5. 5 Jon November 19, 2006 at 8:00 pm

    Understood you can you whois,, etc to try to determine ownership. I still think those are Marchex owned sites/companies. Where do you see they aren’t from whois?

    Look at and Both are absolutely 100% certain owned Marchex sites. Same MDNH.

    I think MDNH sites are some of the older sites they own but have not began development on yet,

  6. 6 Andrew November 20, 2006 at 3:25 pm

    Great job and investigation. These domains are still resolving to MDNH parking pages as of this morning.

    Caldwell is wrong to say that “none” of the parking companies screen for trademarks. Dotzup does. Granted, that’s just one of dozens, but “none” is a strong word that should be avoided.

  7. 7 Rob Leathern November 21, 2006 at 2:00 am

    That content is probably coming as a result of their acquisition of OpenList ( which was co-founded by one of my former colleagues, Matt Berk. They’ve been doing some cool stuff and these domains are a nice playground for this type of localized content — that for me is a much better domain parking model, where you can actually provide some decent consumer value even if in a very automated, aggregated way (vs. running mortgage ads everywhere ;-).

  8. 8 John November 30, 2006 at 8:30 am

    Anyone in the domain industry knows that Marchex is and was completely aware of their trademark infringing domains and where the revenue was coming from for these. Anyone in the industry was also fully aware of the “bad apples” in the Yun Ye Ult Search portfolio that was purchased by Marchex. For Marchex to feign ignorance in this matter is humorous. They knew.

    The big problem that I see in Marchex’s case is that they are a public company involved in squatting on obvious trademark names, either via cyber or typo squating. I would think the history and continued participation in this activity that many consider “traffic or customer theft” would open Marchex up to some serious risk if the professional stock shortsellers get ahold of it. All they would have to do would be to sell blocks of Marchex short and then publish information in the financial journals about specific Marchex activity and potential liability.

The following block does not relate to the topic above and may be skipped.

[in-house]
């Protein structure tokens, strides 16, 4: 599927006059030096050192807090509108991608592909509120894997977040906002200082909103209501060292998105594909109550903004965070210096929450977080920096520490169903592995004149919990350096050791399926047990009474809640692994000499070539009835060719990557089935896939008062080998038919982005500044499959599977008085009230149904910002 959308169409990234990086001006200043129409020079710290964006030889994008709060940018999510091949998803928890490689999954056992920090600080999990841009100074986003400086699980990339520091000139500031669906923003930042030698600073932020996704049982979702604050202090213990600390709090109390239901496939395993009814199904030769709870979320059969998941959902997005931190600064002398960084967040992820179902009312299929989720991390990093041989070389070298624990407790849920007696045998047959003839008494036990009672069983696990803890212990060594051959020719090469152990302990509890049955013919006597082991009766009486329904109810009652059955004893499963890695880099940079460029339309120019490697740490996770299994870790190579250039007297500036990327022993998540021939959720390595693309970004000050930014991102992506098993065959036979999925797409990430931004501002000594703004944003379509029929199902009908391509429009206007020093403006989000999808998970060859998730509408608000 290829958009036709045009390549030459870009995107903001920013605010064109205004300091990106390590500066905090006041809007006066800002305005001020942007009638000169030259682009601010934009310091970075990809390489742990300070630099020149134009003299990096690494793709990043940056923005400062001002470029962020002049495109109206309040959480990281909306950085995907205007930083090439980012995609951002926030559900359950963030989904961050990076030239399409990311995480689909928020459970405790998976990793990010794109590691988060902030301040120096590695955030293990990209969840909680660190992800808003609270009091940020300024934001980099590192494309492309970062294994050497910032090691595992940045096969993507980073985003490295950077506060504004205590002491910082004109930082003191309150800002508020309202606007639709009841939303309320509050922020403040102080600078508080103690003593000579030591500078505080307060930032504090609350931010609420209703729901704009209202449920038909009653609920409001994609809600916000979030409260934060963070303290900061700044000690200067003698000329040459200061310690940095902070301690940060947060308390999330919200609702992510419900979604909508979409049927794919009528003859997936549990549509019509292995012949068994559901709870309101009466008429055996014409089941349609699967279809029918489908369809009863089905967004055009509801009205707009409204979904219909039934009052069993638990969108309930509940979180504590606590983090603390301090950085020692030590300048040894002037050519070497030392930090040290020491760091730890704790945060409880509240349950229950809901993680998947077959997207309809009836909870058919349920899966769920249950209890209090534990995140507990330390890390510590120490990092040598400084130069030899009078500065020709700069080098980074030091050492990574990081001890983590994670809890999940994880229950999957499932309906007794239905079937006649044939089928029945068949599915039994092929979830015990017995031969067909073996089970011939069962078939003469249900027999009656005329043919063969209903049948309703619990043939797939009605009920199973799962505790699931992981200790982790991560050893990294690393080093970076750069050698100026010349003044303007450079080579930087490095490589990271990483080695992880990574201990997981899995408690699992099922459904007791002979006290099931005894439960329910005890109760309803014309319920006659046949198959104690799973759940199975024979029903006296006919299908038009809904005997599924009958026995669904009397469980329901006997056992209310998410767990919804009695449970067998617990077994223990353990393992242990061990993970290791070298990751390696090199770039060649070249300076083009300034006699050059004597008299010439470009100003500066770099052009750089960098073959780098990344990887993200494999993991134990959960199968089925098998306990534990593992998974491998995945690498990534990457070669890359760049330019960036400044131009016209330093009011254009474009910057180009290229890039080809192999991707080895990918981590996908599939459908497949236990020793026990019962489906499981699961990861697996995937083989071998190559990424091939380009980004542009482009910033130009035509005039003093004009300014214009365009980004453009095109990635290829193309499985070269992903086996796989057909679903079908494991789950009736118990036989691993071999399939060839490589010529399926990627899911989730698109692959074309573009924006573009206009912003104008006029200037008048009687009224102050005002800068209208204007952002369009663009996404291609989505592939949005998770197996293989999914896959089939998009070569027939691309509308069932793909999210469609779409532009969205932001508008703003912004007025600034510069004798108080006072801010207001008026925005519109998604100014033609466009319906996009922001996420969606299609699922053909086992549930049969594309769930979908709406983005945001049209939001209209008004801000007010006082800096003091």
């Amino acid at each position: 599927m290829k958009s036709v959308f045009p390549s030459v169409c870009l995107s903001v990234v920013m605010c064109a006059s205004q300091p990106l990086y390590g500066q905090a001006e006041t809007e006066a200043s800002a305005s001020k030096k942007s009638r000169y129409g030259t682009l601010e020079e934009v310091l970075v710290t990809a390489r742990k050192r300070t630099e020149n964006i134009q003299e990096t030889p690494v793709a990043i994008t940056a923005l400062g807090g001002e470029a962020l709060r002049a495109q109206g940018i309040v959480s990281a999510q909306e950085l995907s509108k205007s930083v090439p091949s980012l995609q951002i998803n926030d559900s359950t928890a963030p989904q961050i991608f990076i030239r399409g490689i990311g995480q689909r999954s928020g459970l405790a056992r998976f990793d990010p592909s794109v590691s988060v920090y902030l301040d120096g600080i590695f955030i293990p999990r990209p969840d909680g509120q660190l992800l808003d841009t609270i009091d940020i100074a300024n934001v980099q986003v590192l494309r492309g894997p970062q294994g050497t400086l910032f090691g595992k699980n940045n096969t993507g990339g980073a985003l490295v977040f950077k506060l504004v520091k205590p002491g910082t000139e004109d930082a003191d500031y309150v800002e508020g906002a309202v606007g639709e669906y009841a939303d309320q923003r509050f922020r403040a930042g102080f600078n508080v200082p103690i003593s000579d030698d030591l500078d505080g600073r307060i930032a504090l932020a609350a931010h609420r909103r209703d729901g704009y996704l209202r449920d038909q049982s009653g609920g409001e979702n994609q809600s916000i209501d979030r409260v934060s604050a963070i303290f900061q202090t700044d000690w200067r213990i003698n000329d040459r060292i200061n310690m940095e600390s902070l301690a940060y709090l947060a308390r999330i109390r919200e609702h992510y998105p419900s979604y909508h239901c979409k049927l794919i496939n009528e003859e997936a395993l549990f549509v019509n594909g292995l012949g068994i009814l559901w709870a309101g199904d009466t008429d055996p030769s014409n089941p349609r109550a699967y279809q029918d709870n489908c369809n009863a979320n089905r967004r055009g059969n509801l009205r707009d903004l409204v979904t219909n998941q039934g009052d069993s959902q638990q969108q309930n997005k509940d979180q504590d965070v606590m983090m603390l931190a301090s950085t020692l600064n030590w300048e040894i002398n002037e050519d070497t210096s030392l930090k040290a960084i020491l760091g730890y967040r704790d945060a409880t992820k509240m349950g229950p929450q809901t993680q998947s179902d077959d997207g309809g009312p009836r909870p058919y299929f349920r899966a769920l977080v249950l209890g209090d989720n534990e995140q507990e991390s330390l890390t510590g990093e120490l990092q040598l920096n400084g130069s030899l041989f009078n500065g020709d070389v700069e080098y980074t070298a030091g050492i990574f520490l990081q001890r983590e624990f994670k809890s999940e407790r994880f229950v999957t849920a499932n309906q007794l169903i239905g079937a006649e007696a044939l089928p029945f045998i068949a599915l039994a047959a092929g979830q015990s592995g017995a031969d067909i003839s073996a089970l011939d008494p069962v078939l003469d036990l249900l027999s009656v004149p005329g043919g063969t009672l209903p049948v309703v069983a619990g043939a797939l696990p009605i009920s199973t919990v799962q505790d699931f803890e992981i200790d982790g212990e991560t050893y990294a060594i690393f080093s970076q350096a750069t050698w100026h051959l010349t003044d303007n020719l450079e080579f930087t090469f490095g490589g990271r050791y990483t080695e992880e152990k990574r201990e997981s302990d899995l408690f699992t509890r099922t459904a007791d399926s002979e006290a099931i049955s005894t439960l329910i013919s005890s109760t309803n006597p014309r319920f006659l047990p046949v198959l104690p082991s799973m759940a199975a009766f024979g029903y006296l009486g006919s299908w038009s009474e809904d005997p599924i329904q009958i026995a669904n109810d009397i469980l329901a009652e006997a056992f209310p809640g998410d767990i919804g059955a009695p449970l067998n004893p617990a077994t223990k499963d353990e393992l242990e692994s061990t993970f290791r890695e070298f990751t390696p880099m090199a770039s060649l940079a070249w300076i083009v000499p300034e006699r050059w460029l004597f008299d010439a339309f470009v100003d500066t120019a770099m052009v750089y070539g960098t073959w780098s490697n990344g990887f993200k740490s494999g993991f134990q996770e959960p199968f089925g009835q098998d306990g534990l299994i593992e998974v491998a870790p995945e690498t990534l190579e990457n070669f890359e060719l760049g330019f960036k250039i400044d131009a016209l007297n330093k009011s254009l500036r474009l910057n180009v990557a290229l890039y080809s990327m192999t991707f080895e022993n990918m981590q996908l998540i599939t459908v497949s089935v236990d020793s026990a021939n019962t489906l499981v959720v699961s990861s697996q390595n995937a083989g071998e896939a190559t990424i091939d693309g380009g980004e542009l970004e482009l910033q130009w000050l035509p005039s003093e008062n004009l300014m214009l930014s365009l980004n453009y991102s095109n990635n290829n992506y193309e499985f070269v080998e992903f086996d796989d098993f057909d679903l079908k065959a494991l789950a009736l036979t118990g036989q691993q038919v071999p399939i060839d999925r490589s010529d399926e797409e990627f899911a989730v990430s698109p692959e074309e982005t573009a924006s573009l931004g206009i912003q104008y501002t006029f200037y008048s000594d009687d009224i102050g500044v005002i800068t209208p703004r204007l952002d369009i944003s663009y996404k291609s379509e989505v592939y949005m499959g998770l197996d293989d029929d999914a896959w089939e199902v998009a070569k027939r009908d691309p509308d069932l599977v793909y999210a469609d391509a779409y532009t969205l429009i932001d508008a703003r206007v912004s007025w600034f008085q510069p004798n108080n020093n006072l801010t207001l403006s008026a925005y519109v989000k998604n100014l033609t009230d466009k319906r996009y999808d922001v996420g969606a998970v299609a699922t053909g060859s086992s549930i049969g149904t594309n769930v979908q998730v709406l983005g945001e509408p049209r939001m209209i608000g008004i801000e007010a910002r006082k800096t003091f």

9. 9 Jon January 1, 2007 at 7:16 pm

    Poor execution below for shareholders…

    Sites they developed using Openlist are not even indexed in search engines yet. Not even sites from several months ago in the beta launch. Below are several sites not even in google. There are many more examples.

    Just go to google and type in the name (www.XXXXXX). Nothing indexed. They may not be in other engines either. Not even is in google, their “gateway” site to zip codes. This is poor execution and lost revenue opportunities. This is not rocket science. Being an investor, I may take a few minutes to submit them myself…

  10. 10 Domain Drag Queen March 4, 2009 at 12:10 am

    Who the f cares? Are you jealous or what?

  1. 1 Domain Name Wire » Blog Archive » Marchex tests domain parking service, full of trademark typos - The Domain Industry's News Source Trackback on November 20, 2006 at 3:17 pm
  2. 2 Bronte Media » Direct Navigation Skeletons Trackback on November 20, 2006 at 6:55 pm
  3. 3 Dolla’ Store » Blog Archive » Marchex, MDNH, domain names, and CyberBandits Trackback on November 30, 2006 at 6:22 pm
  4. 4 BlogForward : Money » Sedo, and the problem Trackback on June 7, 2007 at 12:34 pm
  5. 5 VentureBeat » Sedo, and the problem Trackback on August 10, 2007 at 6:40 pm
  6. 6 Sedo, and the problem Trackback on January 16, 2008 at 4:08 pm
  7. 7 Marchex to Discontinue their Domain Parking Program | Domain Name News (DNN) Trackback on March 30, 2012 at 3:47 pm
  8. 8 Marchex to Discontinue their Domain Parking Program | Premium Domain Names For Sale Trackback on March 31, 2012 at 4:14 am